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Dr. Hallowell's Blog

Coping in a Distracted, Disconnected World: ADHD, Multitasking & A New Technique for Promoting Focus

by Edward Hallowell, M.D.

Technological innovation has changed our world more profoundly than anything since Johannes Gutenberg invented the printing press.  This change has brought both spectacular progress and devilishly complex problems.  New patterns of behavior are now epidemic; a person checks their email and texts at least once every 90 seconds and wonders why people complain they can never get your full attention. As a result, we are increasingly wrestling with the issue of what to do about what’s happening and how to cope in a distracted, disconnected world.

Based on his book CrazyBusy, Dr. Hallowell offers these practical strategies for helping you  take back control of your time, use electronic devices responsibly, and reestablish the human connection that is all too often missing.

1.   Education. First, take an honest assessment of how the use of electronics and technology has taken control of your life. Are you texting friends or colleagues while sitting next to them instead of having a face-to-face conversation? Are you spending too much time interacting on Facebook instead of hanging out with friends? Involve your family in the discussion, point out how you grapple with the over use of technology and ask them to assess their use of electronics as well. To get the best outcome, it is essential that all family members be involved in managing screen time.

2.  Set a goal of how much total time should be spent each day on electronics.  Then break the total goal into time categories: how much time where, doing what, with whom.

3. Plan daily periods of abstinence.  These “brain breaks” provide intervals of time in which no electronic device may be turned on.  Yes, this will be difficult for you at first.  So try beginning with 10 minutes twice a day.  Then increase that time by 10 minutes a week until you reach 1 hour a day or whatever goal you all want to achieve.  To go one step further, plan a “de-tox” day over the weekend.  Reserve a Saturday or Sunday, during which you and/or your family has absolutely no electronic usage whatsoever, except lights and appliances.  No TV, no phone, no Internet, no video games, no iPad.  Get the family or your friends involved in planning the “de-tox” day, i.e., play a board game, go for a hike, visit a relative or family friend, volunteer at a community event or any other ideas the family comes up with as long as they don’t involve any electronics.  Then have fun reconnecting.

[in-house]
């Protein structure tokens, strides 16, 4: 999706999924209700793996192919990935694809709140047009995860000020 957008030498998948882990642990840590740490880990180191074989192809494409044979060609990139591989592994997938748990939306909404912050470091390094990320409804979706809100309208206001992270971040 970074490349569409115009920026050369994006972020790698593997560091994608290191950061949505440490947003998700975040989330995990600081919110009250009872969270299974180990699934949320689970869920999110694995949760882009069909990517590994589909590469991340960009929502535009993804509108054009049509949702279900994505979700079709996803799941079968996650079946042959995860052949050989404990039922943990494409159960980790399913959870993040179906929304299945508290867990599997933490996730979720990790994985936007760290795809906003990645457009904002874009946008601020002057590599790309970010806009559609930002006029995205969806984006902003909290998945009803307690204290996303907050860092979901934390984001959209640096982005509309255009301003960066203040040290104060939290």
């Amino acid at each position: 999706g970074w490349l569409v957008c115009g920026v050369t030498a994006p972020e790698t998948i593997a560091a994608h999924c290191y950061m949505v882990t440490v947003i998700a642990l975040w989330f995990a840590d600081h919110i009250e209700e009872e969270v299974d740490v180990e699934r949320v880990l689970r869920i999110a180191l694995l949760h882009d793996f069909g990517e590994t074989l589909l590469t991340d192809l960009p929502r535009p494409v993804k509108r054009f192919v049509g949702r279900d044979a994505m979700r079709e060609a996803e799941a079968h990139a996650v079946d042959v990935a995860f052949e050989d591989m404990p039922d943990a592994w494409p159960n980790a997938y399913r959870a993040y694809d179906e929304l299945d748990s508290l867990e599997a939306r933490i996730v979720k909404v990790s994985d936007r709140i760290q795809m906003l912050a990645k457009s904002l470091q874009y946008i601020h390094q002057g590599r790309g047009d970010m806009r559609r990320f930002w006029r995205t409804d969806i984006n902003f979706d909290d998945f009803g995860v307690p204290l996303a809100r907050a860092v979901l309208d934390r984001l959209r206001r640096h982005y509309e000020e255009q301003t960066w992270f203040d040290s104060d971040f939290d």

4.  Make it a goal to restore the healthy habits that over use of electronics often disrupts: Get more physical exercise, especially outdoors.  Eat family dinner together. Get enough sleep.  Have some uninterrupted face-to-face conversations; Pray or meditate.

5.  Replenish daily your dose of the other Vitamin C, Vitamin Connect.  Overuse of electronics depletes one’s store of the human connection. Spend time having a face-to-face conversation with people, uninterrupted by anything. Try banning electronics when you’re out with friends or during dinner.  Having face-to-face conversations with others is an important step

6.  Monitor progress together.  Set time aside each day or weekly to see how everyone is doing.  What difficulties are they having? What difficulties are you having?  How does everyone feel about this?

Conclusion

Setting goals to limit use of electronics and helping each other achieve those goals can be a family and/or friend project. It won’t be easy, but don’t give up. Your success in addressing the overuse of electronics one strategy at a time will lead to your success, and a lot more joy for the entire family.

Adapted from CrazyBusy Overstretched, Overbooked and About to Snap!   Ballentine, NY, 2006.

 

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